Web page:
Scientists have been searching for an explanation for the color difference between a comet’s head and tail for nearly a century. For example, physicist and Nobel Prize winner Gerhard Herzberg believed that this phenomenon was the result of sunlight breaking down diatomic carbon (C2). Diatomic carbon is a chemical produced by the effect of sunlight on the organic matter at the head of a comet. But because this substance is unstable, this theory has been difficult to test.
A team led by Jasmine Borsovsky from the University of New South Wales in Sydney, Australia, has finally found a way to test the chemical reaction in question in the lab. Herzberg’s theory has been proven correct.
The molecule responsible for the green color of many comets consists of two carbon atoms ‘sticking together’ and occurs only in highly energetic or oxygen-depleted environments such as stars, comets and the interstellar medium.
In comets, this chemical is formed only when they get close to the sun. Due to the heating of the comet, the organic matter on the icy surface evaporates and ends up in its coma – the temporary “atmosphere”. Once there, the organic molecules are broken down by sunlight, which can create diatomic carbon. Diatomic carbon is highly reactive and is responsible for the green color of many comets.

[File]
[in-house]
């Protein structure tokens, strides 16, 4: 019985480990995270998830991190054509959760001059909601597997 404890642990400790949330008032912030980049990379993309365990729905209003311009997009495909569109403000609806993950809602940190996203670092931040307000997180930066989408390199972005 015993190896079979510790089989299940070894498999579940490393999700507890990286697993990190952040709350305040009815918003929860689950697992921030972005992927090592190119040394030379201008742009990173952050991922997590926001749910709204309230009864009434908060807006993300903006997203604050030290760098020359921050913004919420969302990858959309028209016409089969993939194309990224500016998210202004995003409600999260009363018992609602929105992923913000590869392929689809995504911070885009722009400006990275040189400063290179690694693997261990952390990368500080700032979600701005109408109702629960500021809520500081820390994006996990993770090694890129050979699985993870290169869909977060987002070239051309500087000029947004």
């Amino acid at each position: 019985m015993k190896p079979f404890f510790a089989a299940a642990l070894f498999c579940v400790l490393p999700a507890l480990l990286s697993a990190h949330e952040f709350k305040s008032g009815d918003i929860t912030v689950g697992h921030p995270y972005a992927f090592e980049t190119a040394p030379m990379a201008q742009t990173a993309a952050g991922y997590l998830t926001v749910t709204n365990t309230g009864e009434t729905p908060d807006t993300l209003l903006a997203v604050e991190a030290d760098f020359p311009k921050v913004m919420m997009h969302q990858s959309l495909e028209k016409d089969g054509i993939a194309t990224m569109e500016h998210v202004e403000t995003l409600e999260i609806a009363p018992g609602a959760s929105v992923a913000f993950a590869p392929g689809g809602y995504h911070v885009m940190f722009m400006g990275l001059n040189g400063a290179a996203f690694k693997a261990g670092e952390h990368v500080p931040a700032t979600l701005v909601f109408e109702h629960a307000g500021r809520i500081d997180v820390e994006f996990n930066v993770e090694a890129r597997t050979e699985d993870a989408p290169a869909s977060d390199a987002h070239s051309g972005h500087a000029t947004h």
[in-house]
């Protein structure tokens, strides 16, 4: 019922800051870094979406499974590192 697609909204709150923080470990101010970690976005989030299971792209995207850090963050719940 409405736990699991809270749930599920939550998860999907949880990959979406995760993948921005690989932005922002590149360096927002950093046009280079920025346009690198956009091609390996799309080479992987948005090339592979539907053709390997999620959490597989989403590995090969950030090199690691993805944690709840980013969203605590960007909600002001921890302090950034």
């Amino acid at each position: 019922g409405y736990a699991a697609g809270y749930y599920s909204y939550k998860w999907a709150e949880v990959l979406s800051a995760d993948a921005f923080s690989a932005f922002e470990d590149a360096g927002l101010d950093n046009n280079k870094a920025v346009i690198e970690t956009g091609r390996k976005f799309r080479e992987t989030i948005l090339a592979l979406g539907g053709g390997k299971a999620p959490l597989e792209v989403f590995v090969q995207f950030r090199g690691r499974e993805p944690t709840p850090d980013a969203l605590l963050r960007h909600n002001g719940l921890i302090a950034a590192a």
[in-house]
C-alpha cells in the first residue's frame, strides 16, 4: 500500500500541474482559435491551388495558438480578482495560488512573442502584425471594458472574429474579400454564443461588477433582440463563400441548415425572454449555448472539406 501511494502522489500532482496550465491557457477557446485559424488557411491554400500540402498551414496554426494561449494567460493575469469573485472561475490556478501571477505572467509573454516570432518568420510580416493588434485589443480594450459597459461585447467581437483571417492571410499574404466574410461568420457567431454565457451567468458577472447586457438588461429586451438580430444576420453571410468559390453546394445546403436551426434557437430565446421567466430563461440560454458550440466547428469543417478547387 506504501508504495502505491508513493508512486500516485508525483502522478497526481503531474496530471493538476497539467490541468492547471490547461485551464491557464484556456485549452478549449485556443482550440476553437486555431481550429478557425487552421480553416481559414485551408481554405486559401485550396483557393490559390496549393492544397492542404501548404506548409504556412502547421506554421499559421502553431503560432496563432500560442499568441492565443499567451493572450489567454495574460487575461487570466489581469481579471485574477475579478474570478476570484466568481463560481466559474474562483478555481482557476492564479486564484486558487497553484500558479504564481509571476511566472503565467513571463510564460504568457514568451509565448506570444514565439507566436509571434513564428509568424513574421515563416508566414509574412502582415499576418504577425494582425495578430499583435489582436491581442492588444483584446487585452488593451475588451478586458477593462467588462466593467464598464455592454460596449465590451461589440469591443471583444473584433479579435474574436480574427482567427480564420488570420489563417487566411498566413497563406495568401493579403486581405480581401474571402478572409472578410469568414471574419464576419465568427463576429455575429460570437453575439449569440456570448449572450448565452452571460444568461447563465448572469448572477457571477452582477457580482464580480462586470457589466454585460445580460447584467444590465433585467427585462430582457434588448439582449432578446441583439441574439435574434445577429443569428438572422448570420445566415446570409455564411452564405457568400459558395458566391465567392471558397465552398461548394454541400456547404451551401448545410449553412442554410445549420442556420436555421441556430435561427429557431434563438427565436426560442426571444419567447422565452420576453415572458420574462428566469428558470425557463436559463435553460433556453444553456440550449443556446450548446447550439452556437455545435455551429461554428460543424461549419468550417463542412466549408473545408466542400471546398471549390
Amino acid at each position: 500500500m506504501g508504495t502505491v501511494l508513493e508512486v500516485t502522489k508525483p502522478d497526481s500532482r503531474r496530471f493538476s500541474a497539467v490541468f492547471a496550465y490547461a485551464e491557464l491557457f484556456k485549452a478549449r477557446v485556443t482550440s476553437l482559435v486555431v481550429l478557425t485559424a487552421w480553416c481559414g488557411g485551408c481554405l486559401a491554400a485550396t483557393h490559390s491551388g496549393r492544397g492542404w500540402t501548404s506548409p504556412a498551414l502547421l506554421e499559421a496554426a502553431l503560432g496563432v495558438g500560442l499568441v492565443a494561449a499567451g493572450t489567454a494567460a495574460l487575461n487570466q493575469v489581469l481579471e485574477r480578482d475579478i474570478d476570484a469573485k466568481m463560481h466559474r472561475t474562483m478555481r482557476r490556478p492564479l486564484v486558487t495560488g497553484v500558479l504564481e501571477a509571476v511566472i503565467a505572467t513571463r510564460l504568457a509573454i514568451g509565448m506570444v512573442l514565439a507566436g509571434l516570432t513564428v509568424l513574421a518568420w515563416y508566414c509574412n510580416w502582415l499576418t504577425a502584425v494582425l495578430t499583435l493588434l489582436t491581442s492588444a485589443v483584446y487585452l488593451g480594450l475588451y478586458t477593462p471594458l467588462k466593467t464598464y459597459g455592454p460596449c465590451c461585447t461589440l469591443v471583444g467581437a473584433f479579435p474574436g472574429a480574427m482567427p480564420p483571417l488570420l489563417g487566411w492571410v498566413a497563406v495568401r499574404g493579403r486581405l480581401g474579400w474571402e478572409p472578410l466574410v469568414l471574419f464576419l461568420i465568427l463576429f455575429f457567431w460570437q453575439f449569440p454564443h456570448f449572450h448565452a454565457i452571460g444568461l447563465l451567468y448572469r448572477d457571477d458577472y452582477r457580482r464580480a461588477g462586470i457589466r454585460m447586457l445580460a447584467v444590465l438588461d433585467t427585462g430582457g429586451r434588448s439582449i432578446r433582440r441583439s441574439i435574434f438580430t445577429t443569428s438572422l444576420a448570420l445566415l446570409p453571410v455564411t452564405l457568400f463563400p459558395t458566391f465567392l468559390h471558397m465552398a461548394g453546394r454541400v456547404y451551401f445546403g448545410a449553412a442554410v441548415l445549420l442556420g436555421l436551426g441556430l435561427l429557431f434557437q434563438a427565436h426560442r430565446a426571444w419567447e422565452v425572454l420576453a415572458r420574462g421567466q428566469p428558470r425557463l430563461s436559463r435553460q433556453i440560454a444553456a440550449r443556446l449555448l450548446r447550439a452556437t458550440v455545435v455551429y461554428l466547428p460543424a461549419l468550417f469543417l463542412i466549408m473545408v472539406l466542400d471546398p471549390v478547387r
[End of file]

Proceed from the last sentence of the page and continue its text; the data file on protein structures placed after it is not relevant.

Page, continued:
Borsovsky and her team have now shown that as the comet approaches the sun, newly formed diatomic carbon molecules disintegrate under the influence of the sun’s intense ultraviolet rays – a process called photodissociation. This process destroys the diatomic coal before it can move away from the core. For this reason, the green can never reach the tail.
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